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Articles Hoppe’s Derivation of Self-Ownership from Argumentation: Analysis and Critique
Danny Frederick Independent Scholar
1. Introduction It is a common thought in philosophy that a person is a creature, whether human, Martian, or something else, who essentially has rights, liberties, and duties. It is another common thought in philosophy that a person is a creature who essentially has the capacity for rationality. Since rationality seems intimately connected with argumentation, a person is then seen as essentially having the capacity to argue. It seems natural, then, to look for a connection between these two essential aspects of personhood, namely, rights, liberties, and duties, on the one hand, and the capacity to argue, on the other. Advocates of “discourse ethics,” such as Karl-Otto Apel1 and Jurgen Habermas,2 propose ways in which we might try to forge this link, which lead them to conclusions favorable to social-democratic welfare states. HansHermann Hoppe adapts their approach to libertarian ends.3 His “argumentation ethics” is an argument from the features of argumentative activity to the conclusion that each person has the moral rights to selfownership, to acquire property in unowned resources by mixing her labor with them, and to exchange property with others by agreement. Hoppe claims to derive the second and third rights from the first, so the kernel of his argument is the part that leads to the conclusion that each person has the moral right to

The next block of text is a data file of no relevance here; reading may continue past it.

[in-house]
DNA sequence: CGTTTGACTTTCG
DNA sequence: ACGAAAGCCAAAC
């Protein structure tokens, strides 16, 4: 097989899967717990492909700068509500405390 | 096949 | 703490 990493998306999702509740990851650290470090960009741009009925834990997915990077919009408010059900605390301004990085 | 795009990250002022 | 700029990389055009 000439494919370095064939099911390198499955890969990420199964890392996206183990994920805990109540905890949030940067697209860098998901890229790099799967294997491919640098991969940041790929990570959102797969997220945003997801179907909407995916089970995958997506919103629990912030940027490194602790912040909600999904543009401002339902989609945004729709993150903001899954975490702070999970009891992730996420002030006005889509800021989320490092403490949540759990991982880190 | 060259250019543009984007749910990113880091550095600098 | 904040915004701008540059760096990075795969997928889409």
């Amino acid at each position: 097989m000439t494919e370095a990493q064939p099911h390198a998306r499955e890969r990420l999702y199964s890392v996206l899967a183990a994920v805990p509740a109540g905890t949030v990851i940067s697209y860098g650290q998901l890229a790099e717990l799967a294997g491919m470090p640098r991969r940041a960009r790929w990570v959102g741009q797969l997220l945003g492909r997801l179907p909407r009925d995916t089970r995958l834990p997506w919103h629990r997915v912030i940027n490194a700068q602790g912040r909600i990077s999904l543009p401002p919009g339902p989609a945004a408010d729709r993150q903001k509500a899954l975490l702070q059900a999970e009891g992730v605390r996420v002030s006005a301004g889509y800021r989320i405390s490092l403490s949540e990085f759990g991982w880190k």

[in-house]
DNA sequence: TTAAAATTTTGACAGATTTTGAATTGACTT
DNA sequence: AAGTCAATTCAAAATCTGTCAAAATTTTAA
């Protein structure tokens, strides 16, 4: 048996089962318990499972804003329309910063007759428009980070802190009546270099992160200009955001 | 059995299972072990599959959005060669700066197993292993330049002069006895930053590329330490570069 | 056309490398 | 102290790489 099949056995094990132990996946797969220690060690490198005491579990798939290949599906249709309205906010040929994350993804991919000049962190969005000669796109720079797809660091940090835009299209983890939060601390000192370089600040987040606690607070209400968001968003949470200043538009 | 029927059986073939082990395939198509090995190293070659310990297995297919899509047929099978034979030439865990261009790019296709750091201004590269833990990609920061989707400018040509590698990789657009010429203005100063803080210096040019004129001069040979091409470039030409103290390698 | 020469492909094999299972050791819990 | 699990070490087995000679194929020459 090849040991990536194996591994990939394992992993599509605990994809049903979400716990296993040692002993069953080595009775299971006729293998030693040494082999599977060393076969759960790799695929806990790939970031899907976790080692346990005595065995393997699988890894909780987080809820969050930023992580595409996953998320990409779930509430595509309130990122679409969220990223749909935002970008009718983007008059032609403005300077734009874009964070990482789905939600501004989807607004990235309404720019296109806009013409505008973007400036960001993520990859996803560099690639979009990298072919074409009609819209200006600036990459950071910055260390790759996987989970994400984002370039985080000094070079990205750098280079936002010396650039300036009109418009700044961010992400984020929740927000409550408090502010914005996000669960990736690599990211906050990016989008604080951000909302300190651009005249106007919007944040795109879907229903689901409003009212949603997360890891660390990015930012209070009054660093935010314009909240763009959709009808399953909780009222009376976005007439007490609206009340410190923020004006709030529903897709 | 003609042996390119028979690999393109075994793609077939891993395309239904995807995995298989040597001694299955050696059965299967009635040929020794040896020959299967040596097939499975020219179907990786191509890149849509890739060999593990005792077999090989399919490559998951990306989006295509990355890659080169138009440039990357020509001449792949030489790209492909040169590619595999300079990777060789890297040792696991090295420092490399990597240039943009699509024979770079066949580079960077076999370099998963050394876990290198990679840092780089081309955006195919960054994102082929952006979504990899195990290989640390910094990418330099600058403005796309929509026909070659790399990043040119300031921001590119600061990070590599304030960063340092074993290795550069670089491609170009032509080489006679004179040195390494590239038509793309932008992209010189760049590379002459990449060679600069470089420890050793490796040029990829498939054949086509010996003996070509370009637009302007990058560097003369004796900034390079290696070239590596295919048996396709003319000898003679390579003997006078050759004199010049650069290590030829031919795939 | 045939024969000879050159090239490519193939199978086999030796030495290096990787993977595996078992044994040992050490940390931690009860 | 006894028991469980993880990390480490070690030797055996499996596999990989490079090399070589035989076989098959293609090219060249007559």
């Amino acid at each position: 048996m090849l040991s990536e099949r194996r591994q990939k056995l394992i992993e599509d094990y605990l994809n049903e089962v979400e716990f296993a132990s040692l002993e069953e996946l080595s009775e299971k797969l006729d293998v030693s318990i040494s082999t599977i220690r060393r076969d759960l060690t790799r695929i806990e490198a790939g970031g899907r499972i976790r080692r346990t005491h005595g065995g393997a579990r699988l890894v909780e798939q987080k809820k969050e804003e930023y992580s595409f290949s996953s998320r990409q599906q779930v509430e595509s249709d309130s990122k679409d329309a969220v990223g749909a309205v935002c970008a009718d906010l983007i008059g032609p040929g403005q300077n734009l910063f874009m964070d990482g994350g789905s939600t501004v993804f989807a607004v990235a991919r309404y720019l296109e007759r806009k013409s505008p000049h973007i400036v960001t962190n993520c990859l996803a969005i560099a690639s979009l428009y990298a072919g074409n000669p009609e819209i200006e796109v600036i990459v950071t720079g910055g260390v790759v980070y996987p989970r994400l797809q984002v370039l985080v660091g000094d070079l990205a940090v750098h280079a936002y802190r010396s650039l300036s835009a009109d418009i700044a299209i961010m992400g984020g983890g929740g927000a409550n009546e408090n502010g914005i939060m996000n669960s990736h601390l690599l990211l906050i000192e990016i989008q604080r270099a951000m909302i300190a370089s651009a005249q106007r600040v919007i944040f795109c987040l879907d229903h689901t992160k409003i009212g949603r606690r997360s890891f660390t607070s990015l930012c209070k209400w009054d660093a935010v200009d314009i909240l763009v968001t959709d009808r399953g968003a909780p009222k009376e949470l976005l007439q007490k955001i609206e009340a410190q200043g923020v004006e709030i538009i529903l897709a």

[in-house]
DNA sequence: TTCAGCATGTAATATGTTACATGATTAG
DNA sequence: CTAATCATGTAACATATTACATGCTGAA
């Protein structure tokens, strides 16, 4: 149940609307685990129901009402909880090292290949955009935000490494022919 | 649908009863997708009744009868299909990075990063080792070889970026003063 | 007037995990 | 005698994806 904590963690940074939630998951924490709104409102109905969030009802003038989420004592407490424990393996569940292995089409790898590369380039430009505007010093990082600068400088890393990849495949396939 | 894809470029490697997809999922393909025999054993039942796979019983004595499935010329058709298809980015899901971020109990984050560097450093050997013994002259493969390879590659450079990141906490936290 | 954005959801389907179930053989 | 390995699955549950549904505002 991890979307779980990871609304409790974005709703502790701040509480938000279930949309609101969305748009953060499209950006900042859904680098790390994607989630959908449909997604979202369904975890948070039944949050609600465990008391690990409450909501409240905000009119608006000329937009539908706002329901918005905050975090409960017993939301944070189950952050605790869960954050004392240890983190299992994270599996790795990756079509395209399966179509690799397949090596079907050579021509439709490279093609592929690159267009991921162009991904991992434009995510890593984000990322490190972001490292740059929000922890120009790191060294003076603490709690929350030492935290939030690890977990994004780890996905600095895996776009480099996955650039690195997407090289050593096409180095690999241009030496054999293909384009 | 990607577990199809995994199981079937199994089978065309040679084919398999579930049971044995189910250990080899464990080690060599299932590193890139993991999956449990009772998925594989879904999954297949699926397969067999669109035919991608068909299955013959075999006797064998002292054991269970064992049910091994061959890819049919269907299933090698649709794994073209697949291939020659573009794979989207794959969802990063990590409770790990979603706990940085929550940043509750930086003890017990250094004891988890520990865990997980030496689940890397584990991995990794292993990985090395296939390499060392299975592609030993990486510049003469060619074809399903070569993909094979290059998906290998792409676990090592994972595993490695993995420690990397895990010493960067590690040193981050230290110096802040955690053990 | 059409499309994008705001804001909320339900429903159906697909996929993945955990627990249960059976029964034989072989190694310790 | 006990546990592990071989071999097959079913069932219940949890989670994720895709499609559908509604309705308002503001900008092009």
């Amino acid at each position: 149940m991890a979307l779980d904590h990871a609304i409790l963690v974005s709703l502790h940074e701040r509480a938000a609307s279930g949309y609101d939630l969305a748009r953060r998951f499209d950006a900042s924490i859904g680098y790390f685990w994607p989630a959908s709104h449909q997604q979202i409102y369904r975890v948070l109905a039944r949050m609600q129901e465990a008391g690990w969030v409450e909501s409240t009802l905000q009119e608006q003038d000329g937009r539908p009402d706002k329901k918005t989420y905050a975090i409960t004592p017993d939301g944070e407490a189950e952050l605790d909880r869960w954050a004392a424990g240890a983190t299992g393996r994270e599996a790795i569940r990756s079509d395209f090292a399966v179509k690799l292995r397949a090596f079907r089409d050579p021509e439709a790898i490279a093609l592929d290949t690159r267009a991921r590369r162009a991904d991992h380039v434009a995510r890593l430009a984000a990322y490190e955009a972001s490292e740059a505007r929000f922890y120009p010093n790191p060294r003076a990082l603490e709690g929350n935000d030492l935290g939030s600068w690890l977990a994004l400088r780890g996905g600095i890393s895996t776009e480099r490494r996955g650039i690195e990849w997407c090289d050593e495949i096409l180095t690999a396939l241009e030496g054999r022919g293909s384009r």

Karl-Otto Apel, Towards a Transformation of Philosophy, trans. Glyn Adey and David Frisby (London: Routledge and Kegan Paul, 1980).
Jurgen Habermas, Justification and Application, trans. Ciaran Cronin (Cambridge, MA: MIT Press, 1993); Jurgen Habermas, Between Facts and Norms: Contributions to a Discourse Theory of Law and Democracy, trans. William Rehg (Cambridge, MA: MIT Press, 1996).
Hans-Hermann Hoppe, A Theory of Socialism and Capitalism (Auburn, AL: Ludwig von Mises Institute, 2010), p. 115, n. 116.
Reason Papers 35, no. 1 (July 2013): 92-106. Copyright © 2013